Date: Mon, 23 Nov 2009 07:08:13 +1100
Next – coming into Jerry’s Plains we passed mountains of coal. A landscape, we were later told, that had been dead level country. These open cut mines surround the local properties. That night we listened to a low rumbling. These sounds are a constant background noise; the rumbles of explosions, rocks being dropped into loaders, and horns blowing on site. The rhythm of the trains taking the coal is relentless. We spent our second day passing through Muswellbrook. Christine Phelps gave as a tour around the boundaries of Mt Arthur mine. She told us about the mine companies process of dividing the community.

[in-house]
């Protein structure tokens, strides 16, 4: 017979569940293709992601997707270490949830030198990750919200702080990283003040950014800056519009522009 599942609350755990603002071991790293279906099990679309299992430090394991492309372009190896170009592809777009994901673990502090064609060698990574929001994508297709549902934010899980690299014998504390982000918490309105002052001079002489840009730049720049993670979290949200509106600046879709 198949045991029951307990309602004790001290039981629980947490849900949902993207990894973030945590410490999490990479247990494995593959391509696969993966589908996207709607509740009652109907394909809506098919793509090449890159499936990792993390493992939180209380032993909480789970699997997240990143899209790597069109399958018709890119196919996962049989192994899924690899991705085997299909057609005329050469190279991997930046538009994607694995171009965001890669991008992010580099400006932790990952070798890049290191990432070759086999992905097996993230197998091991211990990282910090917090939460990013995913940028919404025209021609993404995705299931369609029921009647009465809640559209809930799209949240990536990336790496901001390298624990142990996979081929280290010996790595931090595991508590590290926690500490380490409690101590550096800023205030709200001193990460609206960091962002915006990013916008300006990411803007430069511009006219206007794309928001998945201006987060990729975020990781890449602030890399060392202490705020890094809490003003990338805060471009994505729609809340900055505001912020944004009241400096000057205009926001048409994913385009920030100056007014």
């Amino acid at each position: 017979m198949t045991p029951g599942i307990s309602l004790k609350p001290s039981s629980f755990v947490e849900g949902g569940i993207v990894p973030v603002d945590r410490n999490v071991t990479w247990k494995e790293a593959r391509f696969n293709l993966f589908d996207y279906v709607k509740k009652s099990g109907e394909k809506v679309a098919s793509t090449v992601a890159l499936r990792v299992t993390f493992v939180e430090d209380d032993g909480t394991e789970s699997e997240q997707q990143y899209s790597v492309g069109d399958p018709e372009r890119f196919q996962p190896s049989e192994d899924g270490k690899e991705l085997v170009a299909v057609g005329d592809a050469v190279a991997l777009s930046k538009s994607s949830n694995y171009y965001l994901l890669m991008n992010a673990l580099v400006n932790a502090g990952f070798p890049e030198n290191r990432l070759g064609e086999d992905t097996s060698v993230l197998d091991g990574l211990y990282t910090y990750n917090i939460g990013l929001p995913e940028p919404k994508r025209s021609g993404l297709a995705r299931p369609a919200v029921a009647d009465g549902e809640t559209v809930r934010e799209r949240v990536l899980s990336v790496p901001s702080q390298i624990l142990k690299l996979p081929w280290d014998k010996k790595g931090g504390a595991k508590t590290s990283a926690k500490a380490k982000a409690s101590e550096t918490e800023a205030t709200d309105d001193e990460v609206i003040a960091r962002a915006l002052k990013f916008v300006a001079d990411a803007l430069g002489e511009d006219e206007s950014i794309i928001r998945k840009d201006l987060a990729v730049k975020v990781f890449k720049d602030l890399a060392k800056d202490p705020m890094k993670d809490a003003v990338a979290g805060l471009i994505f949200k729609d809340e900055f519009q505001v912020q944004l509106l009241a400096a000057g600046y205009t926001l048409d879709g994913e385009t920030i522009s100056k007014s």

Like Singleton, Muswellbrook feel the effects of the transient work community. They’re here for the work and can’t commit to the town the same way locals do, no pride in place. Saturday afternoon we travelled into Bickham. While Laura, Louisa and I talked with local organic farmer the rest of the JT group braved blistering heat to see the coal mine site here. The impression was that this drilling site (in the midst of the exploration phase) was more like a gorge (Bigger than 40m, maybe to the extent of 80m deep). It is the agriculture potential of the land here that is under threat. But the land needs sustainable farming. As the braver group walked into the afternoon sun, we listened to the experiences of a local farmer and shop keeper. An interesting discrepancy brought to our attention was discrepancies in water allocation. The High Security Licenses are afforded by those with the means despite unjust usage. To really appreciate the extent of the Hunter Region’s mining epidemic it’s suggested we catch a train through the region. The roads have had a ‘green’ corridor of sorts planted to hide the visually intensity of the violent mining of the Australian land.